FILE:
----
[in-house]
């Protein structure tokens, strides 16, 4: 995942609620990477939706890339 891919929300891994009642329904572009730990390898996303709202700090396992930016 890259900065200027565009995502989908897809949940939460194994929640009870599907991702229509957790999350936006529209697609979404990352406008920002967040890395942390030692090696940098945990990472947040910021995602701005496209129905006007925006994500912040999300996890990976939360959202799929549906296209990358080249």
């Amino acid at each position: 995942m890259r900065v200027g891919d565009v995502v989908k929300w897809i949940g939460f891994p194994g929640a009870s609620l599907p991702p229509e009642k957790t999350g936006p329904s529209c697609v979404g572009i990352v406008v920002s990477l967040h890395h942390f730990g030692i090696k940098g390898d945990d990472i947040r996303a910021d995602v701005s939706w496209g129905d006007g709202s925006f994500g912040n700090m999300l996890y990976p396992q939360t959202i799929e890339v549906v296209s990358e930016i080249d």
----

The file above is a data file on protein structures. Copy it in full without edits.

[in-house]
């Protein structure tokens, strides 16, 4: 995942609620990477939706890339 891919929300891994009642329904572009730990390898996303709202700090396992930016 890259900065200027565009995502989908897809949940939460194994929640009870599907991702229509957790999350936006529209697609979404990352406008920002967040890395942390030692090696940098945990990472947040910021995602701005496209129905006007925006994500912040999300996890990976939360959202799929549906296209990358080249």
């Amino acid at each position: 995942m890259r900065v200027g891919d565009v995502v989908k929300w897809i949940g939460f891994p194994g929640a009870s609620l599907p991702p229509e009642k957790t999350g936006p329904s529209c697609v979404g572009i990352v406008v920002s990477l967040h890395h942390f730990g030692i090696k940098g390898d945990d990472i947040r996303a910021d995602v701005s939706w496209g129905d006007g709202s925006f994500g912040n700090m999300l996890y990976p396992q939360t959202i799929e890339v549906v296209s990358e930016i080249d």